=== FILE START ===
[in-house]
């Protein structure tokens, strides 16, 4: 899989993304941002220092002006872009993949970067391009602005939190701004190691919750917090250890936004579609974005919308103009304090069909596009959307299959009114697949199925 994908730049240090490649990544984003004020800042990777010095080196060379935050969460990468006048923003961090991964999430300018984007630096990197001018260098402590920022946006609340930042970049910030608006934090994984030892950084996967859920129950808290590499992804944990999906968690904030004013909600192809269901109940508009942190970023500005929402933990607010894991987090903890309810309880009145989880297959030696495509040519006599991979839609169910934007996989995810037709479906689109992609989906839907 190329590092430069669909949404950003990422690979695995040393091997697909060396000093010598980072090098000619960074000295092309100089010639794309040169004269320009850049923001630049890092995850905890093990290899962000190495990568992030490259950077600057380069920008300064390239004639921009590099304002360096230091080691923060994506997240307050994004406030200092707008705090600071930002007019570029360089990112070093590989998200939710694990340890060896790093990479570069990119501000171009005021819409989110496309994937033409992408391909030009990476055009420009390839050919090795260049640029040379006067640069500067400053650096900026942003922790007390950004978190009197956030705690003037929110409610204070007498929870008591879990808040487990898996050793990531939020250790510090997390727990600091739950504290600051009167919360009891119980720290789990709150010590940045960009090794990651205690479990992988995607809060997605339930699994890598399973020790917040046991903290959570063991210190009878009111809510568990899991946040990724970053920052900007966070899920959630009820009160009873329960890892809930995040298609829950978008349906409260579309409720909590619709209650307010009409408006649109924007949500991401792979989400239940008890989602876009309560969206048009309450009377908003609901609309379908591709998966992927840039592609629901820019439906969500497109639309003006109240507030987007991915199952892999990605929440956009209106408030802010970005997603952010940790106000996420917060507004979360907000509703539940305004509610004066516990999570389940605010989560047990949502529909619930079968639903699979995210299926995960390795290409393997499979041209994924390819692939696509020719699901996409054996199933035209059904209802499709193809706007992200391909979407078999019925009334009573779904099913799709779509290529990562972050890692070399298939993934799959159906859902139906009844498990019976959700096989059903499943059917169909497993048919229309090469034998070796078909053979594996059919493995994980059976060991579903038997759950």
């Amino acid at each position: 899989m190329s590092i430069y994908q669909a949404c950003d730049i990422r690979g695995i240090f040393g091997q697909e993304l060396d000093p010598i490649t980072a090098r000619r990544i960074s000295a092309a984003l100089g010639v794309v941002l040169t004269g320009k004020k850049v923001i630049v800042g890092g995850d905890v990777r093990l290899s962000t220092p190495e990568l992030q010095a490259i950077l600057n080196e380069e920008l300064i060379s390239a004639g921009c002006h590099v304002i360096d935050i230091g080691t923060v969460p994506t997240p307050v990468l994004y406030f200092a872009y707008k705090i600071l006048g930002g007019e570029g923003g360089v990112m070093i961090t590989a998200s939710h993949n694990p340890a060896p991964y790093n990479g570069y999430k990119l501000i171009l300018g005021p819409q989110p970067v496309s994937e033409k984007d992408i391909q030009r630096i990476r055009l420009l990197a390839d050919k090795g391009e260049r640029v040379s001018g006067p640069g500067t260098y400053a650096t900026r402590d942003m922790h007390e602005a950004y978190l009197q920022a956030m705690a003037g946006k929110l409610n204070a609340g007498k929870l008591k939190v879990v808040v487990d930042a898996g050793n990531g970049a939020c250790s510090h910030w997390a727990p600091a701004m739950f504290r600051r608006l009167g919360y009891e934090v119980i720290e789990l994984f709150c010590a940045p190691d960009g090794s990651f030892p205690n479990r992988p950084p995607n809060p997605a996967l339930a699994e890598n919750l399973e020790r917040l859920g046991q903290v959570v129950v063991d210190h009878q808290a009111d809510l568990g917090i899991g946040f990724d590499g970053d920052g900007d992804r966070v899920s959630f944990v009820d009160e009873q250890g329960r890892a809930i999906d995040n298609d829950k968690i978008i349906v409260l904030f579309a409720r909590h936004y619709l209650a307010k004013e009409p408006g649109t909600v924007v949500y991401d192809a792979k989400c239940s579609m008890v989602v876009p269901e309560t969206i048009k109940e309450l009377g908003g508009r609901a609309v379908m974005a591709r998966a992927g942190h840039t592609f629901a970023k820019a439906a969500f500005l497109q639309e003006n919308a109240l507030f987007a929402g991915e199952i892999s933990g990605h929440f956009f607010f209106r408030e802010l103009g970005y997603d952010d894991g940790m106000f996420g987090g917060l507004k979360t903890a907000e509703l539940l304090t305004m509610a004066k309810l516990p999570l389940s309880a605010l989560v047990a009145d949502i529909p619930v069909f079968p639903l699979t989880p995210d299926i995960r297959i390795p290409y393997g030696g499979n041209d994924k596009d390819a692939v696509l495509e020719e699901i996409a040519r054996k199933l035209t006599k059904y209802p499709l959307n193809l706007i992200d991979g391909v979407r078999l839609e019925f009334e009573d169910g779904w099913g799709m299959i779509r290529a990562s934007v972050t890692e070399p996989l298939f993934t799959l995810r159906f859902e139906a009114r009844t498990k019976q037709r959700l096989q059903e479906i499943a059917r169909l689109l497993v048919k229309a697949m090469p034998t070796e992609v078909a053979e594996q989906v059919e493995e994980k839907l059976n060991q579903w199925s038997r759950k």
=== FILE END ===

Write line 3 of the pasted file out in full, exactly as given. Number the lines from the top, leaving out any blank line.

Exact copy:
């Amino acid at each position: 899989m190329s590092i430069y994908q669909a949404c950003d730049i990422r690979g695995i240090f040393g091997q697909e993304l060396d000093p010598i490649t980072a090098r000619r990544i960074s000295a092309a984003l100089g010639v794309v941002l040169t004269g320009k004020k850049v923001i630049v800042g890092g995850d905890v990777r093990l290899s962000t220092p190495e990568l992030q010095a490259i950077l600057n080196e380069e920008l300064i060379s390239a004639g921009c002006h590099v304002i360096d935050i230091g080691t923060v969460p994506t997240p307050v990468l994004y406030f200092a872009y707008k705090i600071l006048g930002g007019e570029g923003g360089v990112m070093i961090t590989a998200s939710h993949n694990p340890a060896p991964y790093n990479g570069y999430k990119l501000i171009l300018g005021p819409q989110p970067v496309s994937e033409k984007d992408i391909q030009r630096i990476r055009l420009l990197a390839d050919k090795g391009e260049r640029v040379s001018g006067p640069g500067t260098y400053a650096t900026r402590d942003m922790h007390e602005a950004y978190l009197q920022a956030m705690a003037g946006k929110l409610n204070a609340g007498k929870l008591k939190v879990v808040v487990d930042a898996g050793n990531g970049a939020c250790s510090h910030w997390a727990p600091a701004m739950f504290r600051r608006l009167g919360y009891e934090v119980i720290e789990l994984f709150c010590a940045p190691d960009g090794s990651f030892p205690n479990r992988p950084p995607n809060p997605a996967l339930a699994e890598n919750l399973e020790r917040l859920g046991q903290v959570v129950v063991d210190h009878q808290a009111d809510l568990g917090i899991g946040f990724d590499g970053d920052g900007d992804r966070v899920s959630f944990v009820d009160e009873q250890g329960r890892a809930i999906d995040n298609d829950k968690i978008i349906v409260l904030f579309a409720r909590h936004y619709l209650a307010k004013e009409p408006g649109t909600v924007v949500y991401d192809a792979k989400c239940s579609m008890v989602v876009p269901e309560t969206i048009k109940e309450l009377g908003g508009r609901a609309v379908m974005a591709r998966a992927g942190h840039t592609f629901a970023k820019a439906a969500f500005l497109q639309e003006n919308a109240l507030f987007a929402g991915e199952i892999s933990g990605h929440f956009f607010f209106r408030e802010l103009g970005y997603d952010d894991g940790m106000f996420g987090g917060l507004k979360t903890a907000e509703l539940l304090t305004m509610a004066k309810l516990p999570l389940s309880a605010l989560v047990a009145d949502i529909p619930v069909f079968p639903l699979t989880p995210d299926i995960r297959i390795p290409y393997g030696g499979n041209d994924k596009d390819a692939v696509l495509e020719e699901i996409a040519r054996k199933l035209t006599k059904y209802p499709l959307n193809l706007i992200d991979g391909v979407r078999l839609e019925f009334e009573d169910g779904w099913g799709m299959i779509r290529a990562s934007v972050t890692e070399p996989l298939f993934t799959l995810r159906f859902e139906a009114r009844t498990k019976q037709r959700l096989q059903e479906i499943a059917r169909l689109l497993v048919k229309a697949m090469p034998t070796e992609v078909a053979e594996q989906v059919e493995e994980k839907l059976n060991q579903w199925s038997r759950k």